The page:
Anticoagulation in COVID-19 Trial Results
Wednesday, August 4th
The ACTIV4-a, ATTACC, & REMAP-CAP investigators presented the results of this multi-platform trial, in which critically ill and non-critically ill adults were randomized to receive therapeutic anticoagulation with heparin or pharmacological thromboprophylaxis as per local usual care. The preprint of the main paper was published on March 12th in MedRxiv.
COVID-19 Anticoagulation Trial Results Presentation
Drs Patrick Lawler (Toronto), Lindsay Berry (Austin) & Ewan Goligher (Toronto) present the results of the multiplatform COVID-19 Anticoagulation Trial Results at a livestreamed Critical Care Reviews Trials Results Meeting, on August 4th, 2021. The results presentation was synchronised with the publication of the two results papers in the New England Journal of Medicine
Charlotte Summers (Cambridge)
Viewer's questions posed by Dr Peter McGuigan (Belfast)
An international panel of experts discuss the robustness and implications of the COVID-19 Anticoagulation Trial at a livestreamed Critical Care Reviews Trial Results Meeting, on August 4th, 2021.The panel include Profs Judith Hochman (New York), Saskia Middledorp (Nijmegen) and James Douketis (Hamilton).
Selected Global Timings
16:30 to 18:00
15:30 to 17:00
13:30 to 15:00
06:30 to 08:00
04:30 to 06:00
02:00 to 03:30
23:30 to 01:00
22:30 to 00:00
21:30 to 23:00
Open to Viewers
Assistant Professor of Medicine, University of Toronto, Canada
Dr. Goligher trained in Internal Medicine and Critical Care Medicine at the University of Toronto and subsequently earned a doctoral degree in physiology from the University of Toronto, focusing on diaphragmatic dysfunction during mechanical ventilation. His research program focuses on characterizing the mechanisms and impact of injury to the lung and diaphragm during mechanical ventilation and on the use of innovative clinical trial designs to test lung and diaphragm-protective ventilation strategies.
Statistical Scientist, Berry Consultants, Austin, USA
Lindsay Berry is a Statistical Scientist at Berry Consultants. She earned her Ph.D. in Statistical Science from Duke University in 2019. Her research interests include forecasting and time series analysis, Bayesian dynamic models, hierarchical models, high-dimensional computation, decision analysis, and statistical computing. Prior to graduate school, Lindsay received her B.S. in Mathematics from the University of Texas at Austin and completed a thesis on simulation control of seamless phase II/III clinical trials.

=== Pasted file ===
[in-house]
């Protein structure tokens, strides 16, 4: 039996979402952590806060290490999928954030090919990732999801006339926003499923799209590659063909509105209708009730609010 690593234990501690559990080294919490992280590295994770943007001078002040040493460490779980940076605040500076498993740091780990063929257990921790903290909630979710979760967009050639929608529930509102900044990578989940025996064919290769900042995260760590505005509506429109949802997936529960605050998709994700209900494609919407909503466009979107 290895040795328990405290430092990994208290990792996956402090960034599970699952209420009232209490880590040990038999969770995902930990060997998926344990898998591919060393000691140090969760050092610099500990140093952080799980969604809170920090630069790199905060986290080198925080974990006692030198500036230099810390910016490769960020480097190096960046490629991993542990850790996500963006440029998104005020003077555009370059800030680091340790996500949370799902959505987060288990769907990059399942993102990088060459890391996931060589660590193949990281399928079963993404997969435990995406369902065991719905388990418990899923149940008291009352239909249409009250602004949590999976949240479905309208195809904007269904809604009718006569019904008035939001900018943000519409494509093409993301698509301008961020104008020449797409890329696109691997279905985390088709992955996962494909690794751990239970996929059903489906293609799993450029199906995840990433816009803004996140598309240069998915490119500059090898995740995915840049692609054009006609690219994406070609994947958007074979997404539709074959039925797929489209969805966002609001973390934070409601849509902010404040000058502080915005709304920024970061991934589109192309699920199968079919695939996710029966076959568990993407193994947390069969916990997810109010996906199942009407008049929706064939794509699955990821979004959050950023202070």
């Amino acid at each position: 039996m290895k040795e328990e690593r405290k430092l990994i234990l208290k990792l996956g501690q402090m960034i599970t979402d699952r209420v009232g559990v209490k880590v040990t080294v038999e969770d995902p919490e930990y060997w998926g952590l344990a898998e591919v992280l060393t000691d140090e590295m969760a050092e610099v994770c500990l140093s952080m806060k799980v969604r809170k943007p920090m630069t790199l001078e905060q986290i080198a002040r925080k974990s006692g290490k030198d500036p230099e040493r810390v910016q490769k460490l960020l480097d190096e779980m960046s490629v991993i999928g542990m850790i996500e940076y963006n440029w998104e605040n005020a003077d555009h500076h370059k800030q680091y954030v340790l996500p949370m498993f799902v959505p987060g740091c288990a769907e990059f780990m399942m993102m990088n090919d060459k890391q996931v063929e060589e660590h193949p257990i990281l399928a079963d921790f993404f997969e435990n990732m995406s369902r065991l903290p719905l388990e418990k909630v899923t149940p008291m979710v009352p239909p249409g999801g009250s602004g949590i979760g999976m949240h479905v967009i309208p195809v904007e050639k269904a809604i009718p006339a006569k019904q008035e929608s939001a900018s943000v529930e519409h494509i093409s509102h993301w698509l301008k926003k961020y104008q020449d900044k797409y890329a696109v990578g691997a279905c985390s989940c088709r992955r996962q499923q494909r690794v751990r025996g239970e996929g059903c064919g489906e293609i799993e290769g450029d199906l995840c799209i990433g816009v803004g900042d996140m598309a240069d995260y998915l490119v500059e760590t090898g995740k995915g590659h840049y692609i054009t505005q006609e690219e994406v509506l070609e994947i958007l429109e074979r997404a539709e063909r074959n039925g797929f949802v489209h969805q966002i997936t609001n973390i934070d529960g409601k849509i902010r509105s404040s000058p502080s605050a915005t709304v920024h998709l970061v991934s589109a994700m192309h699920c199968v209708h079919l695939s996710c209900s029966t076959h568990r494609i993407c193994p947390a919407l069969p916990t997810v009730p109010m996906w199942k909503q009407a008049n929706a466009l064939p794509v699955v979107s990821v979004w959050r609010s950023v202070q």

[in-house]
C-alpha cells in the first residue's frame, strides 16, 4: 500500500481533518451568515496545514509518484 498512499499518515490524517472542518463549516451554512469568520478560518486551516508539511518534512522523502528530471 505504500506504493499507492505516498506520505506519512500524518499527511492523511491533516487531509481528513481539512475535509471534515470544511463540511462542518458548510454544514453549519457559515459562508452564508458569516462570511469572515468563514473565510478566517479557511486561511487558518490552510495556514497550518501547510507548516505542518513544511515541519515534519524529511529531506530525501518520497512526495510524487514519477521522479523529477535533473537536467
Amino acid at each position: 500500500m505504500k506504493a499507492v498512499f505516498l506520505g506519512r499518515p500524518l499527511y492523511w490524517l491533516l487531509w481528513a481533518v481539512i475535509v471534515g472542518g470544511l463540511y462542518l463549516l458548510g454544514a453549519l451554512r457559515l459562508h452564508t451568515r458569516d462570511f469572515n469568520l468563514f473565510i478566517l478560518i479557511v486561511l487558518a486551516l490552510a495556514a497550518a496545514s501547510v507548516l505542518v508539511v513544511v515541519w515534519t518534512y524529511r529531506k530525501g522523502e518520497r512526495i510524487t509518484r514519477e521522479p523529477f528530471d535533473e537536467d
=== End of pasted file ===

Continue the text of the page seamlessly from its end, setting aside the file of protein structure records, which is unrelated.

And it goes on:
Assistant Professor of Medicine, University of Toronto, Canada
Patrick Lawler is a clinician-scientist at the Peter Munk Cardiac Centre at University Health Network, where he attends in the cardiac intensive care unit, and an Assistant Professor of Medicine at the University of Toronto. His current research represents a diverse but interconnected program of science aimed at developing precision-medicine approaches for the prevention and treatment of critical illness. Much of this work has a strong scientific focus on inflammation and metabolism, at the mechanistic intersection between cardiogenic shock and sepsis. Many of these studies are built on molecular epidemiology / systems biology approaches, and leverage advances in high-dimensional molecular data acquisition and analysis in patient cohorts. He also has an interest in post-sepsis cardiovascular disease complications.
Reader in Intensive Care Medicine, University of Cambridge, England
Charlotte Summers is an academic critical care physician with a passion for translating basic science into therapies for critically ill patients. She graduated in Biomedical Sciences and Medicine from the University of Southampton, and later undertook a PhD at the University of Cambridge alongside specialist clinical training in Respiratory and Intensive Care Medicine. Charlotte was later appointed as the UK’s first NIHR Clinical Lecturer in Intensive Care Medicine, and went on to earn a Fulbright All-disciplines Scholar Award and a Wellcome Trust Postdoctoral Fellowship for Clinician Scientists. In 2015, Charlotte returned to Cambridge from the University of California San Francisco. Her current roles include: University Lecturer in Intensive Care Medicine; Honorary Consultant in Intensive Care Medicine, Cambridge University Hospitals NHS Foundation Trust; Deputy Director of Clinical Academic Training, University of Cambridge School of Clinical Medicine; Dean, Fellow, and Director of Studies in Clinical Medicine, Selwyn College, Cambridge.